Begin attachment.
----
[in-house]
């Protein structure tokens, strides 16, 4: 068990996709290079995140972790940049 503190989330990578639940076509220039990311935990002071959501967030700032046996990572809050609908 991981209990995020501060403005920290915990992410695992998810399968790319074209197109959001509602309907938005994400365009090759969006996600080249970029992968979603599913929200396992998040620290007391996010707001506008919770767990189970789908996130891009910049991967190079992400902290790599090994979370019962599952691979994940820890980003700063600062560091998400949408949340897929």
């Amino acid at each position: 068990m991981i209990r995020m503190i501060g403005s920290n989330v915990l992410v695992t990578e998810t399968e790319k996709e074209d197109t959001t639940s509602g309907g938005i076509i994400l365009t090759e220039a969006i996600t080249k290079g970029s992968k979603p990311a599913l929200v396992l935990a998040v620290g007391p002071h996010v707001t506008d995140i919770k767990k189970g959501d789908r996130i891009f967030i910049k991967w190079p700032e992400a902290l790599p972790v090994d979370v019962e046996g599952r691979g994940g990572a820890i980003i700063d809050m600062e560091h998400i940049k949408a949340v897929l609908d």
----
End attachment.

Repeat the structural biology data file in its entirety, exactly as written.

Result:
[in-house]
């Protein structure tokens, strides 16, 4: 068990996709290079995140972790940049 503190989330990578639940076509220039990311935990002071959501967030700032046996990572809050609908 991981209990995020501060403005920290915990992410695992998810399968790319074209197109959001509602309907938005994400365009090759969006996600080249970029992968979603599913929200396992998040620290007391996010707001506008919770767990189970789908996130891009910049991967190079992400902290790599090994979370019962599952691979994940820890980003700063600062560091998400949408949340897929």
């Amino acid at each position: 068990m991981i209990r995020m503190i501060g403005s920290n989330v915990l992410v695992t990578e998810t399968e790319k996709e074209d197109t959001t639940s509602g309907g938005i076509i994400l365009t090759e220039a969006i996600t080249k290079g970029s992968k979603p990311a599913l929200v396992l935990a998040v620290g007391p002071h996010v707001t506008d995140i919770k767990k189970g959501d789908r996130i891009f967030i910049k991967w190079p700032e992400a902290l790599p972790v090994d979370v019962e046996g599952r691979g994940g990572a820890i980003i700063d809050m600062e560091h998400i940049k949408a949340v897929l609908d």